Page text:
we actually have a better idea that our outside data show that it

should be 30% of the sample are single parent and 70% not.

So now we get this discrepancy, we're off a little bit,

20% versus 30%, 80% versus 70%.

Can we adjust our sample so that it looks like that outside source?

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Some people might think of this as a cosmetic adjustment, others might think of

it as a sensible adjustment for making our sample have good, sound properties.

So how can we do that?

It appears that what we need to do is to take those children who come from single

parent family types, and increase their contribution, and

those who come from other Decrease their contribution.

So we're going to need a mechanism that increases one and

decreases the other in a proportionate fashion.

And that's what the last column of our table shows.

What we're going to do is take the proportion in the population and

divide it by the proportion in the sample.

So 0.3 divided by 0.2 for the single parent gives us a weight of 1.5.

0.7 divided by 0.8, 0.7 for the population and

0.8 from our weighted sample, gives us a weighting factor of 0.875.

We need to increase the contribution of our single parent children by 50%.

And decrease the contribution of our other family type children

by 12.5% down, decrease.

And so that adjustment, then, will give us a compensation so

that our sample looks like that population distribution.

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And here's the full weighting, then.

Yes, they can.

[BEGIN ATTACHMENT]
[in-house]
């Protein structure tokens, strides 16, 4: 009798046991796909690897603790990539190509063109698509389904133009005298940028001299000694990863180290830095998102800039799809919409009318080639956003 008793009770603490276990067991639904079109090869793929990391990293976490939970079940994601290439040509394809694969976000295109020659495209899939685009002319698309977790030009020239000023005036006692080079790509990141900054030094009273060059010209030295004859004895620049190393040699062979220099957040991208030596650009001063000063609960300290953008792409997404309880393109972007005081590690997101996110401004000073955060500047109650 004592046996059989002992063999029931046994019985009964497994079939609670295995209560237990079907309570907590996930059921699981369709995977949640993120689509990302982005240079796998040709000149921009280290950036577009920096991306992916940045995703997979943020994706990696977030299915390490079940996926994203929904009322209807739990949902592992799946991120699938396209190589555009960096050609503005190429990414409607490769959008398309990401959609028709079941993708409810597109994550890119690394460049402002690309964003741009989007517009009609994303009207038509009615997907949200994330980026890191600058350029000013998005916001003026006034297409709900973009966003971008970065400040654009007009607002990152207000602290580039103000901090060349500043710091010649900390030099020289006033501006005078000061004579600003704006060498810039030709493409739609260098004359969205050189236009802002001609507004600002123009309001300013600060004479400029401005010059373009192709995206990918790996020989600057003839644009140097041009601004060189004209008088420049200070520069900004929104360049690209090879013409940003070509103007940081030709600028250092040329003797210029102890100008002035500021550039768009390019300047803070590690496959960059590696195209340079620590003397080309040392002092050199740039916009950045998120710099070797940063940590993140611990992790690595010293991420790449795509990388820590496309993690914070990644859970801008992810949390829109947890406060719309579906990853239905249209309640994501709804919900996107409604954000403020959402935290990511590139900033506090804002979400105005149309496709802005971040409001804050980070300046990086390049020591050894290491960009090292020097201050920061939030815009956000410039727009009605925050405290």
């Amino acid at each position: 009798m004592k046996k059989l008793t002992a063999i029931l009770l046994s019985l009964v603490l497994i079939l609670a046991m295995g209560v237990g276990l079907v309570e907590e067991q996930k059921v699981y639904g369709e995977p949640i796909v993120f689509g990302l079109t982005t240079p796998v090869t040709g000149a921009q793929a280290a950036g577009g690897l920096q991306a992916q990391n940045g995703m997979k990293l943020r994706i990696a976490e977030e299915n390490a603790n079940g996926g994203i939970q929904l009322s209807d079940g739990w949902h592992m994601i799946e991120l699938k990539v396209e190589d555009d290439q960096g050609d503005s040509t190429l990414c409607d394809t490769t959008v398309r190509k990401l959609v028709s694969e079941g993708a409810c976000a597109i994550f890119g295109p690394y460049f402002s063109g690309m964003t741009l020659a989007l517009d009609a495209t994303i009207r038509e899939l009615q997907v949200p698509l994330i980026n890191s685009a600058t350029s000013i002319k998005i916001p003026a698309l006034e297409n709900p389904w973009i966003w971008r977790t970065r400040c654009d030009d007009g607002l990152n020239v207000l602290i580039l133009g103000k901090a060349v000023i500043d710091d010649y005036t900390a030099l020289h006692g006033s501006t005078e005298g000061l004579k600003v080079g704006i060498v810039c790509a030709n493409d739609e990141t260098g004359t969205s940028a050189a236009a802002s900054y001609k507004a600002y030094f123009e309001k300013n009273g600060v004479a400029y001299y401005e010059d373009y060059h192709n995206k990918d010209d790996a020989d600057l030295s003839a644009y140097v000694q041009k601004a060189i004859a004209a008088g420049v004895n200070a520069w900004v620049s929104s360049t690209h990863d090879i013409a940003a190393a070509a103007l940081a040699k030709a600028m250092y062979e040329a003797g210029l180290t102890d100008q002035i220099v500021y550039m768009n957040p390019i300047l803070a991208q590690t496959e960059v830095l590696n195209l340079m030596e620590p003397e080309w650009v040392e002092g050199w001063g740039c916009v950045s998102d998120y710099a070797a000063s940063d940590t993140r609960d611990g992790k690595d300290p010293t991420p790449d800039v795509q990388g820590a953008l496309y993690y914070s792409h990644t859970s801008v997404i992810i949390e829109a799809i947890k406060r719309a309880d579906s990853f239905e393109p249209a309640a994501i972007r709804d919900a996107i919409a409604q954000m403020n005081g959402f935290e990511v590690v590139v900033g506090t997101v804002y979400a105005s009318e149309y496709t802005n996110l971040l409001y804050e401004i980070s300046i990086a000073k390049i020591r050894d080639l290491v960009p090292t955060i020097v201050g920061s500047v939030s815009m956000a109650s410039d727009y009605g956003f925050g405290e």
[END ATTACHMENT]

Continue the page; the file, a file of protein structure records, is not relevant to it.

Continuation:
As a matter of fact, what we're going to do is take the weights from the over and

under sampling, the factors of one and four.

If you're looking at that very last wide column in our table here.

The very first set of it is the adjustments across eight groups.

Now defined by high or low, free or reduced price lunches, metro,

non-metro locations, and single parent and other family types.

And the distribution of the 9,000 gives us those eight groups.

And all of the high groups get a weight of 1 for

the oversample and a weight of 4 for the undersample.

Those that have the non-response adjustments,

there is an adjustment of 1.43 for the metro group and 1.18 for the non-metro.

But that's divided across single parent and other.

As well within a further adjustment of 1.5 for

single parent children and 0.875 for other.

The final weights that you see now have a distribution that ranges from let's see,

the smallest weight is 1.125.

And the largest weight is now over 8, 8.5.

Differential contributions based on three factors.

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Compounded sets of adjustments for different features of the sample design.

All right, well that's, I hope going to give you

some understanding of where those weights come from.

When they appear in your survey data sets.

Or if you need to do this,

where to begin to think about doing this weighting adjustment.

And beginning to make an adjustment that gives you the kinds of things

that go into most kinds of survey adjustments.

There's one more kind of weighting that I do want to talk about.

Because in the title for our course we talked about sampling people,

records, or networks.

And networks pose a particular problem, and we're going to talk about networks.

Because we often sample networks in ways like we're sampling clusters,

but sometimes we sample them in terms of elements.

And as we do these different kinds of things with networks, and

we'll look at some examples of networks.

We end up with unequal probabilities of selection.

And those unequal probabilities of selection lead to a form of

weighting that's sometimes called multiplicity.

We want to look at that in our fifth lecture in our last unit together.

Join me as we talk about sampling networks and multiplicity weighting next.

Thank you.